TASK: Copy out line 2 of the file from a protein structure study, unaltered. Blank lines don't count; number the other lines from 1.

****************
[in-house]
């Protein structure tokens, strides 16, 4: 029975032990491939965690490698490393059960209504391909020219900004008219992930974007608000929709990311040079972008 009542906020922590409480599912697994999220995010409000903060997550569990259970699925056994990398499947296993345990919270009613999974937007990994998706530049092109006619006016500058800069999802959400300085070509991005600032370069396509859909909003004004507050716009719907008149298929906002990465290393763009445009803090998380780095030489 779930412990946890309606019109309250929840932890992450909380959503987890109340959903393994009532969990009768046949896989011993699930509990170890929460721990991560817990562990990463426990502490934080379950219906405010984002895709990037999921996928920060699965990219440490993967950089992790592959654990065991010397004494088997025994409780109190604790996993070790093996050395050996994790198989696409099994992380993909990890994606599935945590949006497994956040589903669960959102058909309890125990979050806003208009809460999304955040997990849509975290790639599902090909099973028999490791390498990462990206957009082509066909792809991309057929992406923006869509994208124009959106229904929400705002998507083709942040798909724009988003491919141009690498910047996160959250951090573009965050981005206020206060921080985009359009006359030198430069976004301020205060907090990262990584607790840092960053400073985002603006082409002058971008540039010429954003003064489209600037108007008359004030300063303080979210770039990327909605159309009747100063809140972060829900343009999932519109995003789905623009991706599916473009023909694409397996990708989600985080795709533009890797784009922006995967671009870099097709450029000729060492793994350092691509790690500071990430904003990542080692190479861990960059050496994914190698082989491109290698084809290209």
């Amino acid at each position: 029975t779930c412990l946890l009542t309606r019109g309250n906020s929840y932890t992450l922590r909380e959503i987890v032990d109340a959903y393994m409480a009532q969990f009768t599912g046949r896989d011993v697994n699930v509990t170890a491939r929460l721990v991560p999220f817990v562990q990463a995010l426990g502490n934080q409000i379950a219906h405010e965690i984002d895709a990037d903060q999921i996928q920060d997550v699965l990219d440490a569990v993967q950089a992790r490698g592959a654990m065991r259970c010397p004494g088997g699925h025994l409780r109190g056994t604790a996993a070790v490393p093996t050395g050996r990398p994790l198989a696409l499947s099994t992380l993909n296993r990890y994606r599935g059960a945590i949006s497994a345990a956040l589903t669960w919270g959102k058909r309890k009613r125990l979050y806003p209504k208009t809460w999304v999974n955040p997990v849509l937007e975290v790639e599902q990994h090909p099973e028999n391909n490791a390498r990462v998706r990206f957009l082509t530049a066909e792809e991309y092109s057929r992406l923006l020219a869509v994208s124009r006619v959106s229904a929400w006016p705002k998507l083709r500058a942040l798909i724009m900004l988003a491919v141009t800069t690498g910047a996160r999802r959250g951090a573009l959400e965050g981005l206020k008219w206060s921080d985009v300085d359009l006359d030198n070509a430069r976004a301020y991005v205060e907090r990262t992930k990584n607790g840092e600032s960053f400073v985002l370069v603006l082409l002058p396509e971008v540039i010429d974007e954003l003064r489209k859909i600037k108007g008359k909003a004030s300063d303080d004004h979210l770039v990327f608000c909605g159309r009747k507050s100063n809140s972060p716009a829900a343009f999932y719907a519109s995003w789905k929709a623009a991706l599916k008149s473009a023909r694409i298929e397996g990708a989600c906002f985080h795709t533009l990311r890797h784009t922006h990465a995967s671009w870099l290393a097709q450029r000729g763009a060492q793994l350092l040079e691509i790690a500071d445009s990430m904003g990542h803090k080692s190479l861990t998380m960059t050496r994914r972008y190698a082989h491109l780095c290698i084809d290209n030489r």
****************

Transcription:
């Protein structure tokens, strides 16, 4: 029975032990491939965690490698490393059960209504391909020219900004008219992930974007608000929709990311040079972008 009542906020922590409480599912697994999220995010409000903060997550569990259970699925056994990398499947296993345990919270009613999974937007990994998706530049092109006619006016500058800069999802959400300085070509991005600032370069396509859909909003004004507050716009719907008149298929906002990465290393763009445009803090998380780095030489 779930412990946890309606019109309250929840932890992450909380959503987890109340959903393994009532969990009768046949896989011993699930509990170890929460721990991560817990562990990463426990502490934080379950219906405010984002895709990037999921996928920060699965990219440490993967950089992790592959654990065991010397004494088997025994409780109190604790996993070790093996050395050996994790198989696409099994992380993909990890994606599935945590949006497994956040589903669960959102058909309890125990979050806003208009809460999304955040997990849509975290790639599902090909099973028999490791390498990462990206957009082509066909792809991309057929992406923006869509994208124009959106229904929400705002998507083709942040798909724009988003491919141009690498910047996160959250951090573009965050981005206020206060921080985009359009006359030198430069976004301020205060907090990262990584607790840092960053400073985002603006082409002058971008540039010429954003003064489209600037108007008359004030300063303080979210770039990327909605159309009747100063809140972060829900343009999932519109995003789905623009991706599916473009023909694409397996990708989600985080795709533009890797784009922006995967671009870099097709450029000729060492793994350092691509790690500071990430904003990542080692190479861990960059050496994914190698082989491109290698084809290209």